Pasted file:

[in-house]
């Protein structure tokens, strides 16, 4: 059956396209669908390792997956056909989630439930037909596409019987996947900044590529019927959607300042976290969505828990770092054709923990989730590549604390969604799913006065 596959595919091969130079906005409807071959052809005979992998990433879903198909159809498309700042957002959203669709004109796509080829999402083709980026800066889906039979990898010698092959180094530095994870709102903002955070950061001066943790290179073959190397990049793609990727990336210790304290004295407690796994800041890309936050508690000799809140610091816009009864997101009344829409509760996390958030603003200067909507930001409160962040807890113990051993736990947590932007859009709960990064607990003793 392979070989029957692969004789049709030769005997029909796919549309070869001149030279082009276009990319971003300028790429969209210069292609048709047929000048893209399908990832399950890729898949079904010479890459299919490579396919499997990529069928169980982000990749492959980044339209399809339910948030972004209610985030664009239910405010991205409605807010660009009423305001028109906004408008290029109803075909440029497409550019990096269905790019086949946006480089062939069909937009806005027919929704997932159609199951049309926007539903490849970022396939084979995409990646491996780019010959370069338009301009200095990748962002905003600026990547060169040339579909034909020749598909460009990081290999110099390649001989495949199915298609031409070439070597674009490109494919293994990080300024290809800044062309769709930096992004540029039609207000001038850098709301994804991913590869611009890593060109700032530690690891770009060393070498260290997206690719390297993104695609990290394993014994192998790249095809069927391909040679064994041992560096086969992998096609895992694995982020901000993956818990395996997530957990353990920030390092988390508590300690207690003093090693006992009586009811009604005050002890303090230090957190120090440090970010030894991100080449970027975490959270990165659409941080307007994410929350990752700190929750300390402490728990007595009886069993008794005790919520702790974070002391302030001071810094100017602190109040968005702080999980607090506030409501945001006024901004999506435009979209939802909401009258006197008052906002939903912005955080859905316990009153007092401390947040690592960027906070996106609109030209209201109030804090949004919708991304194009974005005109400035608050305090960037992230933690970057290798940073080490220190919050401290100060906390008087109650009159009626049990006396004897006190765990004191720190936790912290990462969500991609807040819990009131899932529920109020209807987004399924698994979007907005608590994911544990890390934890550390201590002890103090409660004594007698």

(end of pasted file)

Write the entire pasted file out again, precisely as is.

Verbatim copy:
[in-house]
């Protein structure tokens, strides 16, 4: 059956396209669908390792997956056909989630439930037909596409019987996947900044590529019927959607300042976290969505828990770092054709923990989730590549604390969604799913006065 596959595919091969130079906005409807071959052809005979992998990433879903198909159809498309700042957002959203669709004109796509080829999402083709980026800066889906039979990898010698092959180094530095994870709102903002955070950061001066943790290179073959190397990049793609990727990336210790304290004295407690796994800041890309936050508690000799809140610091816009009864997101009344829409509760996390958030603003200067909507930001409160962040807890113990051993736990947590932007859009709960990064607990003793 392979070989029957692969004789049709030769005997029909796919549309070869001149030279082009276009990319971003300028790429969209210069292609048709047929000048893209399908990832399950890729898949079904010479890459299919490579396919499997990529069928169980982000990749492959980044339209399809339910948030972004209610985030664009239910405010991205409605807010660009009423305001028109906004408008290029109803075909440029497409550019990096269905790019086949946006480089062939069909937009806005027919929704997932159609199951049309926007539903490849970022396939084979995409990646491996780019010959370069338009301009200095990748962002905003600026990547060169040339579909034909020749598909460009990081290999110099390649001989495949199915298609031409070439070597674009490109494919293994990080300024290809800044062309769709930096992004540029039609207000001038850098709301994804991913590869611009890593060109700032530690690891770009060393070498260290997206690719390297993104695609990290394993014994192998790249095809069927391909040679064994041992560096086969992998096609895992694995982020901000993956818990395996997530957990353990920030390092988390508590300690207690003093090693006992009586009811009604005050002890303090230090957190120090440090970010030894991100080449970027975490959270990165659409941080307007994410929350990752700190929750300390402490728990007595009886069993008794005790919520702790974070002391302030001071810094100017602190109040968005702080999980607090506030409501945001006024901004999506435009979209939802909401009258006197008052906002939903912005955080859905316990009153007092401390947040690592960027906070996106609109030209209201109030804090949004919708991304194009974005005109400035608050305090960037992230933690970057290798940073080490220190919050401290100060906390008087109650009159009626049990006396004897006190765990004191720190936790912290990462969500991609807040819990009131899932529920109020209807987004399924698994979007907005608590994911544990890390934890550390201590002890103090409660004594007698």